QUITO, Ecuador — Ecuador’s Vice President Jorge Glas was jailed Monday after the Supreme Court ordered his arrest while he is investigated for allegedly taking bribes from a Brazilian construction giant involved in a sprawling regional graft scandal.
Police took Glas into custody at his residence in the city of Guayaquil and later transported him on an air force plane to the capital, Quito, where he is being held. Several supporters and former aides rushed to Guayaquil’s air force base to express solidarity with Glas, who they say was stabbed behind the back by his one-time ally, President Lenin Moreno.
Minutes before turning himself in, Glas posted online a video in which he said he would abide under protest the arrest order even while arguing that the case against him was based on lies, false testimony and procedural errors.
“Those who are innocent have no reason to flee,” said Glas in the video, in which he also urged supporters to continue fighting to defend the legacy of former President Rafael Correa, who both he and Moreno loyally served. “Don’t give up, fight for your revolution.”
Judge Miguel Jurado of Ecuador’s top court accepted a request from prosecutors that Glas be detained to guard against any attempt to escape. Until Monday’s ruling Glas was free but barred from leaving the country.
Across Latin America, once seemingly untouchable politicians, including the former leaders of Brazil and Peru, have been charged or are under investigation for purportedly taking bribes or illegal campaign contributions from Odebrecht as part of the construction company’s rapid expansion across the region the past decade.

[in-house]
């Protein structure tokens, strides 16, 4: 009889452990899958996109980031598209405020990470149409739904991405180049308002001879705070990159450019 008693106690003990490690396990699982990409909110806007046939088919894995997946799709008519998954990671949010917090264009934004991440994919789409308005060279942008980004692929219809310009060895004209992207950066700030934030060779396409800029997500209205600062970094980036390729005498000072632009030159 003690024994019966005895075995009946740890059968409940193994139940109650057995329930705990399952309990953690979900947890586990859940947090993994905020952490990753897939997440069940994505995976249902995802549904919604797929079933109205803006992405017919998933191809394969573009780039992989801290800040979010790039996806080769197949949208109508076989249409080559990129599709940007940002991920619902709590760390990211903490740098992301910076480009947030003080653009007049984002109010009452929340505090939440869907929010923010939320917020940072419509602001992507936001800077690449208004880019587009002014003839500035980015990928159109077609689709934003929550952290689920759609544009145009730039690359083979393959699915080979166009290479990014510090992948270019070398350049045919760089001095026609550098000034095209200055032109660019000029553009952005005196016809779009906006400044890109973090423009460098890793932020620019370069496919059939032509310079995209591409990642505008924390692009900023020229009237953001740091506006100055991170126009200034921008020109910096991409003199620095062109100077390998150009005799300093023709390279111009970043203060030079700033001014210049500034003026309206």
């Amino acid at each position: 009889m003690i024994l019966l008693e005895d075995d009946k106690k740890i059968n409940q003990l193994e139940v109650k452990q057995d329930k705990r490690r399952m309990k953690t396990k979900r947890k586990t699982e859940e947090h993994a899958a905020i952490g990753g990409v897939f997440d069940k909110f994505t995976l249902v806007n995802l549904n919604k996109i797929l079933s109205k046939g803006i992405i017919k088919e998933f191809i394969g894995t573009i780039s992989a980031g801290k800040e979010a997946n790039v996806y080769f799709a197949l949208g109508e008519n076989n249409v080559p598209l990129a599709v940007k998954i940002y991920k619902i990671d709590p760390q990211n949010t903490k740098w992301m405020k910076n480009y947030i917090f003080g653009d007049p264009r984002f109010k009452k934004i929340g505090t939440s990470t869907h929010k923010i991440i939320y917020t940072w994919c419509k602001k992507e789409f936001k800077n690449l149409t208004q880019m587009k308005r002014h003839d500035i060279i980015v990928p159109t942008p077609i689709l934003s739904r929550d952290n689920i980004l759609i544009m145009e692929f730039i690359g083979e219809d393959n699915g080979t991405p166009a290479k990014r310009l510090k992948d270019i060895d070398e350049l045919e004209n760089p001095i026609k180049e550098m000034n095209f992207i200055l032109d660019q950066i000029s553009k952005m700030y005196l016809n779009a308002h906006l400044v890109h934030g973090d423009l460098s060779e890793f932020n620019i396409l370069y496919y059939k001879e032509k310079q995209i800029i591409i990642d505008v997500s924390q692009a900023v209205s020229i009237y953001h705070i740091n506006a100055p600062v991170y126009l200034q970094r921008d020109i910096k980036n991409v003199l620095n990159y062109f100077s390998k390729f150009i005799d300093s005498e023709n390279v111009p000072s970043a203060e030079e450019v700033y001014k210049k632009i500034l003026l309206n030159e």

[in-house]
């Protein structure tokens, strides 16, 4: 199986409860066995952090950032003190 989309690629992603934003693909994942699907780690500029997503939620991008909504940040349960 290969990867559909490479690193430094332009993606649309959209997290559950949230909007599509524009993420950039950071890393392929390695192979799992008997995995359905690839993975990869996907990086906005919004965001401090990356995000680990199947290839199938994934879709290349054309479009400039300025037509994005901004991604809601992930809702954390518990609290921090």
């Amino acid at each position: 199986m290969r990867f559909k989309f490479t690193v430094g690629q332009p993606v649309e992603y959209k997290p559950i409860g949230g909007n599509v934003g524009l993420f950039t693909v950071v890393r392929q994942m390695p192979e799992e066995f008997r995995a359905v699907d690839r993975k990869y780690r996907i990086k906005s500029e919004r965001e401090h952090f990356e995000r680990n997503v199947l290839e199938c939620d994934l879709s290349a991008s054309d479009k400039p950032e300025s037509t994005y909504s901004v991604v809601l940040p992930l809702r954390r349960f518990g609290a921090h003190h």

Glas is highest-ranking official in Ecuador to be investigated and is suspected of leading a network of politicians and Correa officials who received $33 million that the construction company Odebrecht has acknowledged paying in exchange for contracts when he served as vice president from 2013 to 2017. The case is partly built on testimony by former Odebrecht executives as well as former government officials.
But Glas’ fall from grace has been compounded by the nation’s fast-shifting political landscape and a rupture in the ruling leftist coalition started by Correa.
In August, President Lenin Moreno stripped Glas of all of his duties as vice president, relegating him to a mostly ceremonial role. Glas has refused to resign and in turn accused Moreno of betraying the legacy of Correa, who also expressed outrage over his aide’s arrest.
“An honest man has lost his freedom,” Correa wrote on Twitter.
Moreno, whose toughness on corruption and efforts to repair relations with the opposition and business community have proved wildly popular with Ecuadoreans, is now looking to corner his rivals even further.
On Monday night he presented his proposal for a nationwide referendum in which voters would be asked whether they want to eliminate the possibility of indefinite re-election, something that could pave the way for Correa’s return to power in 2021.
The proposal must still be approved by Ecuador’s constitutional court, where Correa maintains heavy influence.